The Royal Armouries ‘Warrior Treasures: Saxon Gold of the Staffordshire Hoard’ temporary exhibition opens TODAY until the 2nd October 2016. To complement the exhibition, Royal Armouries is running a blog series providing behind the scenes details on how these fascinating items were discovered, conserved, and prepared for the exhibition. In this post Dr Sue Brunning of The British Museum talks about what about the Anglo-Saxons attracted her studies.
Find out more at our exhibition conference day, Saturday 11th June, see details on the Warrior Treasures exhibition website.
When I was growing up, fantasy movies were my thing. Something about these strange worlds of heroes, villains, magic and monsters captivated me – especially when legendary swords were involved. I spent hours in my garden trying to perfect my sword-swirling skills with a gardening cane, imagining I was Red Sonja or She-Ra. So when I went to study History at university, it was inevitable that the Anglo-Saxons would draw me in. Their way of looking at their world, as painted by Bede and Beowulf, echoed my beloved fantasy movies – but it was real! There were heroic kings like Edwin, terrifying warriors like Penda, monsters lurking in fens and – crucially for me – revered, ancient swords that seemed to have characters of their own. While I knew I was viewing these things through the lens of third parties, I grew determined to find out if such swords truly existed, or were just poetic motifs. The seeds of my PhD were sown.
As a way in, I looked for evidence of ancient swords in the Anglo-Saxon archaeological record. I hunted physical signs of wear, repair and modification in the belief that these weapons had probably been around for some time if these changes had taken place. To my excitement, I found plenty of evidence. I saw lots of worn-down sword pommels (the fitting at the end of the hilt), often appearing in patterns that showed the sword’s owner had rested his hand on it when the sword was sheathed at his side. In a couple of cases the wear-patterns were so distinctive that I could make an educated guess as to whether the owner was right (usually) or left (rarely) handed.
I also found swords that had been modified over time by having fittings added to or removed from them. A few had differently-decorated fittings from different times, making them like visual timelines of their histories. Others had holes drilled into their pommels to attach a curious ring-type fitting. Experts think these rings were given to warriors when they swore an oath of allegiance to their lords. Empty holes on pommels show that some rings were removed later on. Had the sword’s owners broken his oath in some shameful incident? Or was the sword passed on after his death, its new owner not inheriting the same oath?
I felt I was building a picture of swords that could ‘live’ long lives, have many owners and maybe could become famous among those who encountered them. We can’t know for sure if the Anglo-Saxons thought their swords were really ‘alive’, but this long circulation, the building of memories and relationships, is a form of ‘life’. It becomes clearer if we think of our relationships with objects today. Own an object for long enough and it takes on a character of its own. Think of your car – do you talk to it? Do you curse and praise it depending on how it ‘behaves’? Have you given it a name? I’ve done this. When an HGV hit my car several years ago, the most upsetting thing was watching my faithful old friend, crushed and unrecognisable, being raised onto the recovery truck. All those memories, the trips taken together, the scratches and dents, and the stickers I’d put in the windows, were all gone. Black Shuck had done his job by protecting me so that I walked away uninjured, but I was devastated to have lost my companion.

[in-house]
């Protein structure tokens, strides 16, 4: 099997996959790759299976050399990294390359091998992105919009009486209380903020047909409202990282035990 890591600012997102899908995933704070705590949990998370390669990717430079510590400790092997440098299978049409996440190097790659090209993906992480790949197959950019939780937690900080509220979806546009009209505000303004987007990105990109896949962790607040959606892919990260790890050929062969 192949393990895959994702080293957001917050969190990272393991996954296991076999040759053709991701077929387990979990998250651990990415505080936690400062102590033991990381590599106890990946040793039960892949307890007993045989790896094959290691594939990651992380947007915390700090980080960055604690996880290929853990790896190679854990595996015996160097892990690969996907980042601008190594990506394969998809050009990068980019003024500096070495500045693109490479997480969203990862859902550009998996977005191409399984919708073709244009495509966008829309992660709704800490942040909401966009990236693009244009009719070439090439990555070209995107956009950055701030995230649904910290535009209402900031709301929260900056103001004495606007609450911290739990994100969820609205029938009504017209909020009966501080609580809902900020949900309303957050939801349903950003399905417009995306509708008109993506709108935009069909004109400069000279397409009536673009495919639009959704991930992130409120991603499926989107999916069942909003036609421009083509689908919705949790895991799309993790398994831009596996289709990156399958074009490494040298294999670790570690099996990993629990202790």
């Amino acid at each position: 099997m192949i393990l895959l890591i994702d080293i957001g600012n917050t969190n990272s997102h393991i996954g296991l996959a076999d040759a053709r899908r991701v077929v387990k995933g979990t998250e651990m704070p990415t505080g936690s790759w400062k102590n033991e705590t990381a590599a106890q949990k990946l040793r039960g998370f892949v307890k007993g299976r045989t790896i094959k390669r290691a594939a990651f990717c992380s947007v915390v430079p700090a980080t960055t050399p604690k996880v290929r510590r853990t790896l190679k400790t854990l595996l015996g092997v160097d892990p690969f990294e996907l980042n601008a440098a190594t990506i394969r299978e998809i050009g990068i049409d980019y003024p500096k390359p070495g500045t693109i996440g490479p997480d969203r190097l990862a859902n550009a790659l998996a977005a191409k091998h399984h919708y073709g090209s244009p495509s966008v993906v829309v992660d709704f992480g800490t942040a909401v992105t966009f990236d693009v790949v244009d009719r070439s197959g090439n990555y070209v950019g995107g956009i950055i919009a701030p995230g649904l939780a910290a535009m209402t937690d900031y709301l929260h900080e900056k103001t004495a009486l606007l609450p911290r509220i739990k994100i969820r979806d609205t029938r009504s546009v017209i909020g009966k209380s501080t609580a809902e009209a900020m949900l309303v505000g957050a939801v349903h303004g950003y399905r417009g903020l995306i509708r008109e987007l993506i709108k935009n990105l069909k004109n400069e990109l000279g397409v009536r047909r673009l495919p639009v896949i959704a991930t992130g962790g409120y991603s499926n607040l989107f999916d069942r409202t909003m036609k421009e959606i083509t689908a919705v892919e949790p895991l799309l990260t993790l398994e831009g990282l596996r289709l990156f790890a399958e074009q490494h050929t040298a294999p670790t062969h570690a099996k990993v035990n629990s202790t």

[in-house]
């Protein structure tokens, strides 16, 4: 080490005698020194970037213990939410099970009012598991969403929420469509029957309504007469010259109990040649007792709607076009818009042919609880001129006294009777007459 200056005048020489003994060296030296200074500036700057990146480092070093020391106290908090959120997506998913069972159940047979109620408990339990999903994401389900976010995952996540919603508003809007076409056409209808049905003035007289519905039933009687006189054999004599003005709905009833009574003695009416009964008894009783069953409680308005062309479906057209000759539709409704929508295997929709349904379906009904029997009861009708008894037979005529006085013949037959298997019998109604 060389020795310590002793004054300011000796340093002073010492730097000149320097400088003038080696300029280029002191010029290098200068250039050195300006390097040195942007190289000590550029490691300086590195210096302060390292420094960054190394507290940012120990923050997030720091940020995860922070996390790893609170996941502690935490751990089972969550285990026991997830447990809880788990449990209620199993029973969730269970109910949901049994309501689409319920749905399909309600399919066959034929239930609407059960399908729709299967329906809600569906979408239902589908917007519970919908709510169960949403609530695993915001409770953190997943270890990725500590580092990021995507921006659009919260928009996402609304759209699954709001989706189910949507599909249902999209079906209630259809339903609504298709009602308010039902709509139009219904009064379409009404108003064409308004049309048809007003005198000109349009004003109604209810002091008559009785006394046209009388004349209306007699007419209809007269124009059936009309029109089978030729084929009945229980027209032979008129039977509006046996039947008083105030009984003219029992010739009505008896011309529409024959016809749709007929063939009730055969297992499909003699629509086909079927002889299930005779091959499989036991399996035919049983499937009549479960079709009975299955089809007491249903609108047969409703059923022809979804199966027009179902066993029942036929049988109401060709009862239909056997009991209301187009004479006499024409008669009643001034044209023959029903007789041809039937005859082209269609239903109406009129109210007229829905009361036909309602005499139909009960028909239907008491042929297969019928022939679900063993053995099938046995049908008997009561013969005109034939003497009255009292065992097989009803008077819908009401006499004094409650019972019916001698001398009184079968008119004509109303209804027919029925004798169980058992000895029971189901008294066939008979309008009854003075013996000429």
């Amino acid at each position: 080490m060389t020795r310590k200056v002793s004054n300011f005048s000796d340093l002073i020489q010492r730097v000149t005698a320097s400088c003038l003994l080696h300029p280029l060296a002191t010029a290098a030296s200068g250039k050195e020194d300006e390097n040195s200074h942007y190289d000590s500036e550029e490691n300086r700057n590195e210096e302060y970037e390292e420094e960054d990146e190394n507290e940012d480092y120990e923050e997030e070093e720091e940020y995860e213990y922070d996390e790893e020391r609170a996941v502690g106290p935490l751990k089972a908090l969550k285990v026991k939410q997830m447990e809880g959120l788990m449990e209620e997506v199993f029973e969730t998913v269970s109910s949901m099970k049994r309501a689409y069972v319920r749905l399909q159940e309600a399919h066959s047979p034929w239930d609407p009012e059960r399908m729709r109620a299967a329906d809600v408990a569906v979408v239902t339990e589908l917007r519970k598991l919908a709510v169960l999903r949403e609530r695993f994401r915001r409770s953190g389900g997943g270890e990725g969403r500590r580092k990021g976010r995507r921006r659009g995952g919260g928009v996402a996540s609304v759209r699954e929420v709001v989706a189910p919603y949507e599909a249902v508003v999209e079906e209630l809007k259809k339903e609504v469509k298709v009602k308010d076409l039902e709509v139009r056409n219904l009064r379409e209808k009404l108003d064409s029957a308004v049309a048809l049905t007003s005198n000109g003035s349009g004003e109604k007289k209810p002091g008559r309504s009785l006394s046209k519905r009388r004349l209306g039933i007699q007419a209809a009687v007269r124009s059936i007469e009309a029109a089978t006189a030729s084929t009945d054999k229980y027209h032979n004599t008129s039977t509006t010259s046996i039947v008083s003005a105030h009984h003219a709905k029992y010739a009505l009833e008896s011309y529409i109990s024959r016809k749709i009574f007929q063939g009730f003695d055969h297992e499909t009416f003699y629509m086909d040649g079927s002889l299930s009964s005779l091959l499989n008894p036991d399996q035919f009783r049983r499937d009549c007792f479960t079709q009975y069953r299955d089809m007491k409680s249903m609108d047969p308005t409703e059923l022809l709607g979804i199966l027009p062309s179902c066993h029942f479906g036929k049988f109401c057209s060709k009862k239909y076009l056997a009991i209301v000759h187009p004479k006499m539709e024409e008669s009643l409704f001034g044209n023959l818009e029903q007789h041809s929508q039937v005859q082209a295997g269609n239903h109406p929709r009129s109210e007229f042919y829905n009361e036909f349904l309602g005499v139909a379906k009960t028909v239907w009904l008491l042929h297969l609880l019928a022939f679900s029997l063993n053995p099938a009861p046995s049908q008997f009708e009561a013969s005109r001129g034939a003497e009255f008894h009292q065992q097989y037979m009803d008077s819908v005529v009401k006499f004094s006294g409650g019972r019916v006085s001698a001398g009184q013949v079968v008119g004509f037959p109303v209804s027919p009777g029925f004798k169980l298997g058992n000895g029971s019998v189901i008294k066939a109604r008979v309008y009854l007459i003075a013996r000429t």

I wonder whether the Anglo-Saxons had similar thoughts about their swords. Maybe they took on life because they were precious heirlooms linking owners to beloved ancestors or friends; they became a boast of oaths sworn, allegiances made; they protected you through rough adventures; they were literally attached to your side, proclaiming your standing and success. These ideas make my hairs stand on end when I think about what the torn-off sword fittings in the Staffordshire Hoard might represent. Imagine the owners of those swords, probably losers in battle, watching as their cherished swords were stripped of the fittings they knew so well, that had become worn down by their hand or added to mark some proud occasion. It would be a heart-breaking, demoralising experience. Perhaps the victors knew it would be, and that was why they did it – a way to inflict total and utter conquest upon an enemy: a soul- as well as a bone-crushing defeat.
When we visit the Staffordshire Hoard in the Royal Armouries Warrior Treasures exhibition (opens Friday 27th May), it’s easy to marvel at the craftsmanship of the individual fittings and be dazzled by the glittering precious metals and gemstones. But take a moment to look closer, and you’ll remember that these weapons once belonged to real warriors and carried so much meaning beyond their silver and gold. ‘Living’ swords were not limited to the world of fantasy movies – they existed in the hands of the Anglo-Saxons.
All images © Birmingham Museums Trust unless otherwise indicated.
To find out more about the Royal Armouries upcoming exhibition ‘Warrior Treasures: Saxon Gold of the Staffordshire Hoard’ please visit our exhibition website http://warrior-treasures.uk/
Join our Warrior Treasures exhibition conference Saturday 11th June to hear from leading experts in the field, who will explore the many aspects of this remarkable Anglo-Saxon find and explain how it is adding to our understanding of the people that made, used and buried this magnificent hoard. Please see full details and purchase tickets viathe Royal Armouries website.